Hey, What’s Cookin’?
Today I’m featuring a tasty twist on sushi–in the form of a tuna bowl, packable and perfect for work. This salad replaces white rice with riced cauliflower, and relies on canned, rather than fresh tuna.
A typical five-ounce can of light tuna has 28 grams of protein, approximately 56% of your daily requirement. It’s also a great source of the heart-helping omega-3 fatty acids EPA and DHA. Not all canned tuna is equal, however. In a study published in Public Health Nutrition, researchers analyzed canned tuna products in U.S. grocery stores. Tuna packed in water had higher EPA and DHA levels and lower Omega 6::Omega 3 ratios, compared to those packed in oil. So nutritionally, water-packed is the better option.
Canned tuna is available in two different forms:
- Albacore tuna is labeled “solid white” or “chunk white.” Albacore is the biggest of the tuna family
- Skipjack and Tongol tunas are labeled “chunk light” and are the smallest members of the tuna family
Tuna and Mercury Concerns
Mercury is the primary concern in big fish like tuna. Pollution releases mercury into the air, and as it settles in the ocean, all fish absorb it from the waters.
The bigger the tuna, the bigger the other fish (which have mercury in them) it eats. By the time an Albacore is caught for food, it has accumulated enormous amounts of other fish’s mercury in its own flesh. Because of their smaller size, Skipjack and Tongol (chunk light) have 3 times less mercury than Albacore (solid white) and therefore you can safely eat more of the chunk light varieties.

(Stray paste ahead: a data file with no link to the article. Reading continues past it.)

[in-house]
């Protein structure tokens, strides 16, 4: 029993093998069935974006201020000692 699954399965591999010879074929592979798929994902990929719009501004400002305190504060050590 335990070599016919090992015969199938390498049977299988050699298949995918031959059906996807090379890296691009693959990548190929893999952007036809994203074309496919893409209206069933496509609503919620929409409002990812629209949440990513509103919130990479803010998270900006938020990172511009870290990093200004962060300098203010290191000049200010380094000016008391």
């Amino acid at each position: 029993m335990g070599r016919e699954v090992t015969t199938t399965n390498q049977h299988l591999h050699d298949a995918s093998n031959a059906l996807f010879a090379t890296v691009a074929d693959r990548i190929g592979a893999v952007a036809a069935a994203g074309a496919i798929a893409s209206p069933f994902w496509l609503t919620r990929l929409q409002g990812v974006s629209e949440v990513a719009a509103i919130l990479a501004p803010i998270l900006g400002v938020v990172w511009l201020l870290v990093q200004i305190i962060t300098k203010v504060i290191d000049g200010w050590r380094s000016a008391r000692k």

For example, if you’re a 150 lb. adult, you should eat only 1 can of Albacore (solid white) tuna every 9 days. In contrast, you can safely eat 1 can of “chunk light” tuna every 3 days!
If you are pregnant or intend to become pregnant: Philippe Grandjean, MD, a toxin researcher and adjunct professor of environmental health at the Harvard School of Public Health, believes there’s no room for any kind of canned tuna in the diet. He urges people to eat salmon, mackerel and shrimp, which have considerably less mercury than tuna. Michael Gochfeld, MD, PhD, professor of environmental and occupational medicine at the Robert Wood Johnson Medical School at Rutgers University, agrees. He says, “Pregnant women and children under 6 should not eat canned white tuna and should limit canned light tuna. “They would be much better off choosing canned salmon instead, which is very low in mercury and much higher in beneficial Omega 3s.”
The upshot of all this? Chunk light tuna packed in water can safely be a part of most people’s diets 2 times a week. Make every can count by including it as part of a truly delicious meal, like this Tuna “Rice” Bowl! And if you are pregnant or feeding children under 6, use canned salmon, mackerel, and shrimp instead.
Tuna “Rice” Bowl
- 1 small carrot, thinly sliced or grated
- 1/2 avocado, sliced or diced
- Place the fresh or frozen cauliflower rice in a microwave-proof bowl and cover with plastic wrap. For fresh cauliflower, microwave on High for 3 minutes. For frozen cauliflower rice, microwave on High for 4 minutes, stopping and stirring at the 2-minute mark. Remove plastic wrap, stir, and allow the rice to cool COMPLETELY.
- Place cooled cauliflower rice in the bottom of a 3-4 cup resealable container. Top with tuna, cucumber, carrots, avocado. sesame seeds, and nori.
- For the dressing, whisk together soy sauce, mirin, and oil in a small bowl. Season with pepper to taste, pour in a small leakproof container, and keep refrigerated until just before serving.
- If you are packing this bowl for lunch, slice the avocado onto the bowl just before eating. If you can’t slice up a fresh one at work, buy single-serving packets of guacamole and squeeze one over your bowl.
Photograph via prevention.com